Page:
– Vertu, VW and US dealerships admit to electric vehicle oversupply
– Top-down economics of Net Zero failing
– Britishvolt failed to secure single order for battery factory
Jeremy Warner of the Telegraph has pointed out that the car industry is facing a dramatic oversupply of battery-powered vehicles due to the top-down economics of Net Zero, with prices tumbling and even Volkswagen stopping production at its Emden factory in Germany. Similarly, start-up Britishvolt failed to secure a single order for its giant battery factory, and the Government’s Contracts for Difference scheme is unable to keep up with rising costs and inflation. Vattenfall even decided to shut down the 1.4 gigawatt Boreas wind farm off the Norfolk coast due to rising costs. Lastly, the Government’s scheme to pay households between £5,000 and £6,000 to convert to heat pumps has failed to convince people to make the shift, with only 14,000 vouchers claimed since its launch.
It seems that the top-down economics of Net Zero are failing, as the Government is forcing manufacturers to produce millions of vehicles with no guarantee of demand, and unable to keep up with the rising costs of major projects. Ultimately, these policies are not grounded in reality, and do not take into account the practicality or cost-effectiveness for consumers.
It is becoming increasingly apparent that the car industry has misjudged the scale of demand quite badly, says Jeremy Warner in the Telegraph – and that is just the latest example of where the top-down economics of Net Zero are inevitably failing. Here’s an excerpt.
Vertu, which is one of Britain’s biggest car dealerships, has become the latest big name to admit that the sector is already suffering from a dramatic oversupply of battery-powered vehicles.
Indeed supply is outstripping demand to such an extent, that prices are tumbling rapidly.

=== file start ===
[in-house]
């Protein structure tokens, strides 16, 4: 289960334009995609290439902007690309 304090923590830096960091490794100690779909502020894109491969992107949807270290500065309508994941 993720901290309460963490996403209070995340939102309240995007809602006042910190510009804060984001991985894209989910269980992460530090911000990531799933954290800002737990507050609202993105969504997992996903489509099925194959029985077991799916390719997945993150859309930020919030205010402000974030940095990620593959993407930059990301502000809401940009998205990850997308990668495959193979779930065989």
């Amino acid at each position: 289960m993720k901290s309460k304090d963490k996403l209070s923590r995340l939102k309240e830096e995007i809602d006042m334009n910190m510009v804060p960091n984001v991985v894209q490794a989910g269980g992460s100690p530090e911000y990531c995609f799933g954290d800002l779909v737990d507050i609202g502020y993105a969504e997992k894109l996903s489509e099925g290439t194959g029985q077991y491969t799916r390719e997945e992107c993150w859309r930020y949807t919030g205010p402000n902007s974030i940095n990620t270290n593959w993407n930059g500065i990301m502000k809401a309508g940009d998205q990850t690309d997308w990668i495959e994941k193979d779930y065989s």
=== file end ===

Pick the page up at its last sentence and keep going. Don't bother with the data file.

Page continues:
The warning follows the extraordinary decision of German car titan Volkswagen in July to halt electric vehicle production at its sprawling Emden factory in north-west Germany and lay off a fifth of its 1,500 employees after sales of electric models fell 30% short of forecasts.
Unwanted electric cars are piling up on American forecourts too leaving some dealers to refuse further deliveries until the backlog has eased.
One hopes politicians the world over are paying attention because what we are witnessing is another example of how the top-down economics of Net Zero increasingly don’t stack up: with the introduction of an entirely arbitrary 2030 ban on petrol and diesel cars, the Government is forcing manufacturers to churn out millions of vehicles, regardless of whether the market actually exists or not.
The deadline should be scrapped without further ado. This ‘cart before the horse’ approach of trying to stimulate demand by creating supply is the wrong way round and almost never works in business.
Start-up Britishvolt tried something similar, promising to build a giant battery factory in Blythe, on the Northumbrian coast that would churn out enough batteries every year to power 300,000 cars.
Yet there was an even bigger flaw at the heart of its plans: it had failed to secure a single order – a situation that hadn’t changed by the time it ran out of money at the start of the year.
It’s hard to fault the intentions of the great Net-Zero crusade – a greener planet is something everyone should want to see. But far too much of it is built on hope rather than reality.
The Government’s policy on wind energy has proved to be similarly divorced from fact. The Contracts for Difference scheme, which guarantees a fixed price for the electricity that is produced for 15 years, is an effective incentive during more benign times but when overheads are surging, as they are now, it quickly becomes an impediment to progress.
With ministers showing little willingness to bend on prices in the face of rampant cost increases, major projects are being ruthlessly abandoned.
The biggest setback has come off the Norfolk coast after Vattenfall announced it would shut down construction of its Boreas wind farm. The 1.4 gigawatt development was set to power around 1.5m homes but the Swedish energy outfit insists a 40% surge in costs, driven by inflation, supply issues and rising wages means it is no longer viable.
Without more generous state subsidies others will surely follow suit, shattering Britain’s stated ambitions to nearly quadruple offshore wind capacity from 14GW currently to 50GW by the end of the decade.
Yet perhaps nothing underlines the Alice in Wonderland disconnection of ministers more than the campaign to force the population to green their homes with heat pumps.
Even a ban on the sale of new oil boilers from 2026 has failed to convince people to make the shift largely because the cost of converting your home can be huge, so too the disruption and upheaval from having one installed, while much of the technology suffers from several major flaws.
It might explain why, in spite of a Government scheme that pays bungs of between £5,000 and £6,000 per household, less than 14,000 vouchers have been claimed since it was launched in May last year.